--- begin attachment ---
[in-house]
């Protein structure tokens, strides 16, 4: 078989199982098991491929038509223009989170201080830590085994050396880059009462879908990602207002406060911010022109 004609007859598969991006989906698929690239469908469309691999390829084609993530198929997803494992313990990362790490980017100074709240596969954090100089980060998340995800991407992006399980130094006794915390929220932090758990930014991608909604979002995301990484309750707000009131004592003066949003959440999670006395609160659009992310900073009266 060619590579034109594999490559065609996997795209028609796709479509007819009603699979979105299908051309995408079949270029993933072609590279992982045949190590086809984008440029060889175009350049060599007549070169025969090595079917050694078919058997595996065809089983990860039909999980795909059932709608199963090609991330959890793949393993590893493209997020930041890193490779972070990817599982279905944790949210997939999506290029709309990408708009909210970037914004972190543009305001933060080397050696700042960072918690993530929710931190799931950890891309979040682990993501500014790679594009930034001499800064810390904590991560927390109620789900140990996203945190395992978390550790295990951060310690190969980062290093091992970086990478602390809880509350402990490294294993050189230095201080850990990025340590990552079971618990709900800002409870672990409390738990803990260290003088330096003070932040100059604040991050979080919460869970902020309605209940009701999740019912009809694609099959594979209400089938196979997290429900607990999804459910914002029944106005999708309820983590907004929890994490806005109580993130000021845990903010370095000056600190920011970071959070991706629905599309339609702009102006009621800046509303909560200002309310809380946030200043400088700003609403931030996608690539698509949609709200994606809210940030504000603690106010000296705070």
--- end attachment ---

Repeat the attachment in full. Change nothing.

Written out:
[in-house]
């Protein structure tokens, strides 16, 4: 078989199982098991491929038509223009989170201080830590085994050396880059009462879908990602207002406060911010022109 004609007859598969991006989906698929690239469908469309691999390829084609993530198929997803494992313990990362790490980017100074709240596969954090100089980060998340995800991407992006399980130094006794915390929220932090758990930014991608909604979002995301990484309750707000009131004592003066949003959440999670006395609160659009992310900073009266 060619590579034109594999490559065609996997795209028609796709479509007819009603699979979105299908051309995408079949270029993933072609590279992982045949190590086809984008440029060889175009350049060599007549070169025969090595079917050694078919058997595996065809089983990860039909999980795909059932709608199963090609991330959890793949393993590893493209997020930041890193490779972070990817599982279905944790949210997939999506290029709309990408708009909210970037914004972190543009305001933060080397050696700042960072918690993530929710931190799931950890891309979040682990993501500014790679594009930034001499800064810390904590991560927390109620789900140990996203945190395992978390550790295990951060310690190969980062290093091992970086990478602390809880509350402990490294294993050189230095201080850990990025340590990552079971618990709900800002409870672990409390738990803990260290003088330096003070932040100059604040991050979080919460869970902020309605209940009701999740019912009809694609099959594979209400089938196979997290429900607990999804459910914002029944106005999708309820983590907004929890994490806005109580993130000021845990903010370095000056600190920011970071959070991706629905599309339609702009102006009621800046509303909560200002309310809380946030200043400088700003609403931030996608690539698509949609709200994606809210940030504000603690106010000296705070």